Now that the structure is setup, how do we actually create files that are accessible within the asset folder? We use some Compass config to help us out. Note that files that begin with an underscore are partials and will not processed to the assets folder. So, any partial we include will compile into a single file that will be used in our theme. In this case, styles.sass  will compile to styles.css (in the assets folder) and be renamed to styles.scss.liquid, where it will be served to the client. Here’s an example of a Compass config file: config > compass.rb

\n\n
css_dir = \"assets\"\nsass_dir = \"sass\"\njavascripts_dir = \"js\"\nsourcemap = true\noutput_style = :compressed\n\n# Saves css files as liquid\non_stylesheet_saved do |filename|\n  if File.exists?(filename)\n    # Break up the path\n    path = File.dirname(filename) + \"/\"\n    file = File.basename(filename, \".*\")\n    extension = \".scss.liquid\"\n\n    # Move the file to new location\n    FileUtils.mv filename, path + file + extension\n  end\nend\n
\n\n

What’s happening here is that after Compass compiles the Sass and saves the css files, it will rename the file to an extension we want to use. You can use .css.liquid or .scss.liquid, but I’m using .scss since Shopify looks for that extension specifically on the checkout page.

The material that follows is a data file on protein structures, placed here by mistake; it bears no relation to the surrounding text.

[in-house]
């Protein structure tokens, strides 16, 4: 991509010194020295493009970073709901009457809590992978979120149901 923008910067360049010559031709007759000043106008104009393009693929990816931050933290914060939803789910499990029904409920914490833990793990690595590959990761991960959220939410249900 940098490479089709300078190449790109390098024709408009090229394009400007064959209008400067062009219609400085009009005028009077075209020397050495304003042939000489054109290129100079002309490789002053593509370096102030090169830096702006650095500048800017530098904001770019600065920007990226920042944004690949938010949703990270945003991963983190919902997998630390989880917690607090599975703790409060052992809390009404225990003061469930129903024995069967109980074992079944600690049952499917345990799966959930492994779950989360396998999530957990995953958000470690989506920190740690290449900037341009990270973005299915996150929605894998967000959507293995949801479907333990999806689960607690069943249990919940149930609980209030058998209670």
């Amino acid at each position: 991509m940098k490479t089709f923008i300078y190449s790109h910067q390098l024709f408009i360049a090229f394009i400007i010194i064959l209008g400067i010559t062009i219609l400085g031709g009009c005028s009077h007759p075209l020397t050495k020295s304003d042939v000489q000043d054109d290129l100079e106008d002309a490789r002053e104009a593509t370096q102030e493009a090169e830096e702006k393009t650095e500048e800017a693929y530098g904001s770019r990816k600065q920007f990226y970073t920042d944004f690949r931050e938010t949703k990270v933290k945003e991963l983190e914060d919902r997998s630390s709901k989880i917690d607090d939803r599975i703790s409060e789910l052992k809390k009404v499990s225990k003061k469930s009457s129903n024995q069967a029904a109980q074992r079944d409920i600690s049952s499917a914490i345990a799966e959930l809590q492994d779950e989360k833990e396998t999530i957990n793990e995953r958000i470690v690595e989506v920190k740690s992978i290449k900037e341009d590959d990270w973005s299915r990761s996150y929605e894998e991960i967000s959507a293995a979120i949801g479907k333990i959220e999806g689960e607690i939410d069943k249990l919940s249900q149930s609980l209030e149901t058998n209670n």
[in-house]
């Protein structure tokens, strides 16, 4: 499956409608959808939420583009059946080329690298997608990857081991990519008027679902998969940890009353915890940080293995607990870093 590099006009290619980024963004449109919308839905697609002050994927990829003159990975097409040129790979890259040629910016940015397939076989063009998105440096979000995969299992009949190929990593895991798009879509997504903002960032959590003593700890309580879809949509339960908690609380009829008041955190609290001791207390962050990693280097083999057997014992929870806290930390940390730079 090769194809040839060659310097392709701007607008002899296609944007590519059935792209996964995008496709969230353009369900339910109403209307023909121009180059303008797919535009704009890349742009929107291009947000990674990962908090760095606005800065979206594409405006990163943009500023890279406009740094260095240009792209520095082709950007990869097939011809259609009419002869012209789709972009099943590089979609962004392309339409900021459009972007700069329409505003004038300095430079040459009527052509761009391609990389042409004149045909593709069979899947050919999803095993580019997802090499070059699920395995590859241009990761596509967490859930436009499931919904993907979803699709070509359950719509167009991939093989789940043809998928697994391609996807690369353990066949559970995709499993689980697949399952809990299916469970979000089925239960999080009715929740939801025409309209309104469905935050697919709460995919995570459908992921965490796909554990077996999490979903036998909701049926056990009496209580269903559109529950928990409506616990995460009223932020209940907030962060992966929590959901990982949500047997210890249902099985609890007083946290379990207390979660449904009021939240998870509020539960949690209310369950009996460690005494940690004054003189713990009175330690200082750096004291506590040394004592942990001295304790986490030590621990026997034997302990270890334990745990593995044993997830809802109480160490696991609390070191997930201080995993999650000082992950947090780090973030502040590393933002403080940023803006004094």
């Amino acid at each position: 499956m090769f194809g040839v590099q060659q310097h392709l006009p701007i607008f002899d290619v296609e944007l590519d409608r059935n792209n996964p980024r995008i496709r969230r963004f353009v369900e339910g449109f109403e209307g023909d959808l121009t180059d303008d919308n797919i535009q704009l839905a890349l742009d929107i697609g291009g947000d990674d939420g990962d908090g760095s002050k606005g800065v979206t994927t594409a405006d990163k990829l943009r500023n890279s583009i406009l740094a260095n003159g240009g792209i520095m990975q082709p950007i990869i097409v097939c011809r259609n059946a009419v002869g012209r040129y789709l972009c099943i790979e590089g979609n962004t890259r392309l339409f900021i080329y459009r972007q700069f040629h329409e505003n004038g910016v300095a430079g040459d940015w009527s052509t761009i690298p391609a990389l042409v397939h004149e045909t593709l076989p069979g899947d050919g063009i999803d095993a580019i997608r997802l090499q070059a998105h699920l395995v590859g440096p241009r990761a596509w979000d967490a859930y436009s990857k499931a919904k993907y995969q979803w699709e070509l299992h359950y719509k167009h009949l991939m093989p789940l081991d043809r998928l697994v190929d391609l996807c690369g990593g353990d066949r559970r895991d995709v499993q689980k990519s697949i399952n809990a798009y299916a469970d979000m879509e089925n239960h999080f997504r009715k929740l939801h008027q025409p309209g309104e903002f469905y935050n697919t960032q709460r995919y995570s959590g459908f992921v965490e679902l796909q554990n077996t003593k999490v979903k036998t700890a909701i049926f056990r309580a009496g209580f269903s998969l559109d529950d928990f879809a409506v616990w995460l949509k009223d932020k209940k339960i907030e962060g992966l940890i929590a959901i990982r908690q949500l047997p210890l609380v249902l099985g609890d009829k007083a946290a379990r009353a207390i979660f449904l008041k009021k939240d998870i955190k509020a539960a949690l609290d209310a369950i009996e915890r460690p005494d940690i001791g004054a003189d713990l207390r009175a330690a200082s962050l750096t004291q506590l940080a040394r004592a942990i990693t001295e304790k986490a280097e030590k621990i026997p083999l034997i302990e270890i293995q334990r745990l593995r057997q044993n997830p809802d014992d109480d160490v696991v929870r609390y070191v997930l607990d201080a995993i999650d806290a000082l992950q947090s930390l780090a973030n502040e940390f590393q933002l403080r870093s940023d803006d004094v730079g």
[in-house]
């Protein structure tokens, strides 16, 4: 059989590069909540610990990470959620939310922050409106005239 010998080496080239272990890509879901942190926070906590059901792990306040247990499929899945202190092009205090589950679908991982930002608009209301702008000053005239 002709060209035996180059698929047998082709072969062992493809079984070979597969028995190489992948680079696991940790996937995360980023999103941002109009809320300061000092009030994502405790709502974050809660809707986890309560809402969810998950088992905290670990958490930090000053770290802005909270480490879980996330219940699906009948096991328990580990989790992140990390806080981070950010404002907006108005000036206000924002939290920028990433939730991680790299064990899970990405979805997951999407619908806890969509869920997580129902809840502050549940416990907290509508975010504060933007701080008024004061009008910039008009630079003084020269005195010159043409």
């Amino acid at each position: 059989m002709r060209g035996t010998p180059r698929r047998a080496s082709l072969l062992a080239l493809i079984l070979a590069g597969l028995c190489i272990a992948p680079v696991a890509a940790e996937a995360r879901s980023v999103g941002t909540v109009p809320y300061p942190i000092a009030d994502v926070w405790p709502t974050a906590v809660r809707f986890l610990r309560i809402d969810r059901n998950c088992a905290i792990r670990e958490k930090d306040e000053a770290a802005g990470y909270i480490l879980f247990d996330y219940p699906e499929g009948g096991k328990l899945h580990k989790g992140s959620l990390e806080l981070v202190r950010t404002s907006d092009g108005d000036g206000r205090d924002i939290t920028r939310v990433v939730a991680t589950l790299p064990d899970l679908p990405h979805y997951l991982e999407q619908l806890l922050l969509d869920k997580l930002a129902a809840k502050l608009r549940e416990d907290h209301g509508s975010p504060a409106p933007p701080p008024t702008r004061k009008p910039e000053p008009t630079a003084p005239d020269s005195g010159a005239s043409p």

\n\n

What’s awesome about this

\n\n

In short, this allows us to use the liquid templating in the Sass that we write, and we get a whole lot of flexibility in using Compass. Since the file is renamed to have a .liquid extension, we can do things like:

\n\n
.header {\n  background: url('{{ \"awesome_background.jpg\" | asset_url }}');\n}\n.logo {\n  height: #{'{{ setttings.logo_size }}'}\n}\n
\n\n

A quick note on escaping liquid

\n\n

One very important note I’d like to make is that if you use liquid without wrapping it in quotes, Compass will try and parse it as Sass/CSS and it will fail. The way to get around that is to quote it, then interpolate the value with #{}. Before I started on this, I felt like the organization wasn’t really there, but since using this technique, the project feels right at home.